Japanese Greetings: beginner’s guide Part 1

Japanese Greetings: beginner’s guide Part 1

Learn greetings like ‘Moshi Moshi’, ‘yaho’ and more

Today we look at formal and informal ways to greet someone in Japanese. Who knows, there may be greetings here you have not known about!

Formal greetings

Konnichiwa

The most popular Japanese greeting that every anime fanatik surely know from watching subbed anime is ‘konnichiwa’. Konnichiwa is an all-purpose way to say hello and can be used to greet anyone, regardless of social status and it also doubles for ‘good afternoon’. The correct way to pronounce ‘konniciwa’ is kohn-nee-chee-wah.

Moshi moshi

Another popular greeting anime fanatiks may have seen in anime is ‘moshi moshi’. It is the usual way to greet someone on the phone and can be used whether you are calling someone or answering the phone. It is seen as more appropriate a greeting over the phone )so rather skip konnichiwa when greeting someone on the phone.) Also, it is bad form to greet someone in person with moshi moshi. It is only used on the phone! The correct way to pronounce ‘moshi moshi’ is mohsh mohsh.

Informal greetings

Ossu

Ossu is used between close male friends or male relatives around the same age. It is not used between females nor when addressing the opposite sex. Its meaning is similar to ‘Hey Dude!’ in English. The correct way to say ‘ossu’ is ohss.

Yaho

Some anime fanatiks may have heard the greeting ‘yaho’ in an anime. In the Osaka region, it is an additional way of saying hello among friends. It is used to say hi to young people, especially girls so chances are in a character in an anime say it, and the character may be from Osaka! You pronounce it as yah-hoh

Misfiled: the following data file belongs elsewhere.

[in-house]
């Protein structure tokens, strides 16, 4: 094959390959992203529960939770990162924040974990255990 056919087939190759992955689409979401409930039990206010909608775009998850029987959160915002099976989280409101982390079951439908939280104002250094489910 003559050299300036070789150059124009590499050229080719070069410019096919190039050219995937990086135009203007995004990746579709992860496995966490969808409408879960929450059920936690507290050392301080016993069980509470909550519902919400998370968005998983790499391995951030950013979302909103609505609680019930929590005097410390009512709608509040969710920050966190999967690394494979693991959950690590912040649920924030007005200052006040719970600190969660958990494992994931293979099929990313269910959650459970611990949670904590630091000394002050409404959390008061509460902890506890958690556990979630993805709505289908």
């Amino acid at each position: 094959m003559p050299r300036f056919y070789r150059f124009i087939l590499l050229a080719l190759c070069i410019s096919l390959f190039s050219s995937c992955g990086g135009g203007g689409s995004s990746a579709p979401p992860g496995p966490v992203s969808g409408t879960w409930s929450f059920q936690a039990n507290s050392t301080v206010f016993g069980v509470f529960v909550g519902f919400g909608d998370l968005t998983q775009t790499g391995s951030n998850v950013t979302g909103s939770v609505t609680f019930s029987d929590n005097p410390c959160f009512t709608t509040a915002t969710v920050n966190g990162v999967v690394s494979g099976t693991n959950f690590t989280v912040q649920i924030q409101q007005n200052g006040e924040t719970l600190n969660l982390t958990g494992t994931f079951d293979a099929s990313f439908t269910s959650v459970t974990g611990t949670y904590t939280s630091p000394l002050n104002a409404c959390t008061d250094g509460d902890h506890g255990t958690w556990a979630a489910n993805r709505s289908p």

Saikin dō?

‘Saikin dō?’ is the Japanese way of saying ‘what’s up? Or ‘what’s new?’ It is best to use this greeting when addressing someone you now well or are familiar with; a friend, sibling, coworker or classmate. It is pronounced as ‘sigh-kin doh’.

Hisashiburi

Haven’t seen someone in a while, then ‘hisashiburi is the perfect greeting. It is similar to the English ‘long time, no see’ or ‘it’s been a while’. It is usually only used on a friend or close family member you have not seen in weeks, months or years. A formal way of using this greeting is ‘o hisashiburi desu ne’ (hee-sah-shee-boo-ree deh-soo neh)

Here is a nice little video teaching us how to say ‘hello’ and ‘how are you’ in Japanese. Please follow the link: http://bit.ly/greeting-in-Japanese

Join us next week as we talk more on greeting in Japanese. Ja ne!

For any suggestions, opinions or requests please mail us at bentobox@animefanatika.co.za